Play the Red Queen
A couple of cops with the Army’s Criminal Investigations Division in Saigon, 1963, are charged with stopping “the red queen,” a femme fatale with perfect aim who leaves a red playing card bearing the image of a woman on her victims’ bodies. She kills while riding a Vespa, wearing a traditional ao dai and conical hat, and she’s young and beautiful. Those are the bones of the plot of Play the Red Queen, but the novel’s impact rides on how visceral its moment in time is— how it feels as though the story couldn’t have happened in any other era—and on how Saigon itself becomes a character. The story sizzles with its tropical, heat-dazed energy and swept me up in a kind of passion for the city—or perhaps it was a passion for Jurjevics’s writing.
Jurjevics, a Vietnam vet who cofounded Soho Press, edited luminaries like James Baldwin and was the author of other praised books before he died in 2018. Play the Red Queen was published posthumously.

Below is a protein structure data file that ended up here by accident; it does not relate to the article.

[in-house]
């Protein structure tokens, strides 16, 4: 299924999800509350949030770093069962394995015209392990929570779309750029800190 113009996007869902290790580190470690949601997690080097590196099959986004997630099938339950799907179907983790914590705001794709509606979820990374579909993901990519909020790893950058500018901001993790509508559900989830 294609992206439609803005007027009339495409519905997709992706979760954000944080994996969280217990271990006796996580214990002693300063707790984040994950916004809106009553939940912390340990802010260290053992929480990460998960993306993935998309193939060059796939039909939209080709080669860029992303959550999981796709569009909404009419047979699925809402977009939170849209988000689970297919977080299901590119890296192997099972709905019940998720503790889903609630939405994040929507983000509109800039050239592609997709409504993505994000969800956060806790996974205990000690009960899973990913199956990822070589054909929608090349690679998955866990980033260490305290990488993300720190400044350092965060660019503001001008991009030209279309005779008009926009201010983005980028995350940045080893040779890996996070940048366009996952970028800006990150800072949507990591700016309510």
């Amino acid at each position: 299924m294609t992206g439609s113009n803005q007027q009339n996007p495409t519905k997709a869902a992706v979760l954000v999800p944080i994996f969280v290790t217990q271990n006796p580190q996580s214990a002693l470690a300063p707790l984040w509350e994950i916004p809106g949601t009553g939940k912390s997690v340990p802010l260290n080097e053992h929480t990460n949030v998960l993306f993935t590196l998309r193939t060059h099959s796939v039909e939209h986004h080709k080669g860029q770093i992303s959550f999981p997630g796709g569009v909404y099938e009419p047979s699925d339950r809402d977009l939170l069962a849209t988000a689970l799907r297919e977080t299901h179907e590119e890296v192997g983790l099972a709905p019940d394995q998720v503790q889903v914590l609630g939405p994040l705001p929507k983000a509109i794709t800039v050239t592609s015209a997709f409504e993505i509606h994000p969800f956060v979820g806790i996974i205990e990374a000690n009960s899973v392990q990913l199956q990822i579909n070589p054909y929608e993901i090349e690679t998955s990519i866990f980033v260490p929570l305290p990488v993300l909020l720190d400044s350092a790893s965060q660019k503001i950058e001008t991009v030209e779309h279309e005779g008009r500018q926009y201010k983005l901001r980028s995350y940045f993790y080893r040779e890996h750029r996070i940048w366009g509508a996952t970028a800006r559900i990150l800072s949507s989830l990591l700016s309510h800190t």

He not only gets the details right—the smell of sewage, insecticide, and jasmine; the chaotic traffic mix-up of rickshaws, scooters, bicycles, and military vehicles; the opaque CIA operations, the Buddhist South Vietnamese troops, arrogant Catholic priests, gullible reporters, and the cigarette-smoking communists—but I also quickly found myself caring about the two military cops as they attempted to find a killer, their part in a problematic intervention for a morally ambiguous regime in what becomes a shooting war by the book’s end. Recommended.